PTSD - Supporting Children in Schools
In this article, Delyth Hughes explores post-traumatic stress disorder and what practical steps schools can take to support children.
Post-traumatic stress disorder (PTSD) is a mental health condition that is triggered by a terrifying event, either experiencing it or witnessing it. It is important to recognise that whilst an event may not be terrifying to an adult, it may be to a child and as such as adults we need to ensure we don’t dismiss their reactions or indeed consider them 'abnormal'.
PTSD can develop immediately or weeks, months or years after they have experienced the disturbing event. Symptoms may include flashbacks, nightmares and severe anxiety, as well as uncontrollable thoughts about the event. Those with the disorder have intense, disturbing thoughts and feelings, such as isolation, irritability and guilt related to their experience that last long after the traumatic event has ended. They may also find concentrating difficult and experience sleep problems.
Treatment for PTSD will depend on the severity of symptoms and how soon they manifest after the event. This might include simply monitoring to see if symptoms improve or worsen without treatment, psychological therapies e.g. trauma-focussed cognitive behaviour therapy (CBT) or prescribing antidepressants.
People with PTSD may have a constant awareness of threats and be easily startled, be very anxious and find relaxing difficult. This is known as hyperarousal. In children this may lead to:
- Difficult behaviour;
- Angry outbursts;
- Difficulty concentrating;
- Sleeping problems such as nightmares or insomnia;
- Re-enacting the traumatic event over and over through play;
- Avoidance of anything related to the traumatic event.
Those diagnosed with PTSD may also have additional difficulties such as:
- Other mental health problems e.g. anxiety, depression or phobias;
- Destructive behaviour e.g. substance misuse;
- Physical symptoms such as headaches and feeling dizzy, stomach aches and chest pain.
Practical support for children diagnosed with PTSD
Children diagnosed with PTSD usually need professional support however, there are some core practice principles which other key figures in the child’s life, such as teachers and support staff, should do. This includes:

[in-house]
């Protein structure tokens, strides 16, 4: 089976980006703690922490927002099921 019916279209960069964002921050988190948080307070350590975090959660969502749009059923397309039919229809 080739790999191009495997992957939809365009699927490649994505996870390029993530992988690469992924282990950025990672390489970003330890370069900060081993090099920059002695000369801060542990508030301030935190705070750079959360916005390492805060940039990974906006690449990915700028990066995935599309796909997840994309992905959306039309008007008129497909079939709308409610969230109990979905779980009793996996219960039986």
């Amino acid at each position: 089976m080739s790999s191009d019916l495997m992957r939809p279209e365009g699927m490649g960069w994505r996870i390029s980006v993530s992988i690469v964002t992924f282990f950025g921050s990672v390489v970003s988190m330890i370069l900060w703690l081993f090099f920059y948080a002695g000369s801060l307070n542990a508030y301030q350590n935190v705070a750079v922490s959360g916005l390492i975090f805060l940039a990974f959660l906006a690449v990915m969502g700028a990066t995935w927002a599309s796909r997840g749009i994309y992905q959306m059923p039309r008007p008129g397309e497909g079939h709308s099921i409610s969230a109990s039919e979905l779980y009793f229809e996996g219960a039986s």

- Being supportive and building positive relationships, where the child has opportunities, without being forced, to talk;
- Recognising that some children may use creative mediums or play to communicate what they have experienced and how they are feeling. So be attentive but do not pressure the child into explaining such activities. Class teachers and support staff should share such observations with the Designated Mental Health Lead and Designated Safeguarding Lead;
- Maintaining routines. This is crucial. The consistency of routines provides stability to children with PTSD. This stability reassures the child that there are constants in their life and helps them to feel safe;
- Allocating time where a connection can be made. This does not have to be set sessions, a small amount of one to one time helps a child with PTSD;
- Connecting and showing empathy before addressing any behavioural or conduct issues. This will calm the child, make them more receptive and ready to learn;
- Remaining calm when planned strategies don't seem to be effective. Children readily pick up on tension and frustration which will only exacerbate a situation.
As I previously stated, children diagnosed with PTSD need the support of trained professionals and their expertise should also help form planned school support. In addition, the above suggested strategies will assist a child with PTSD to positively engage in all aspects of school life.
Want to know more about supporting mental health? Check out our Supporting Mental Health and Wellbeing of Children and Young People training.
Senior Leader Children's Mental Health Recovery Unit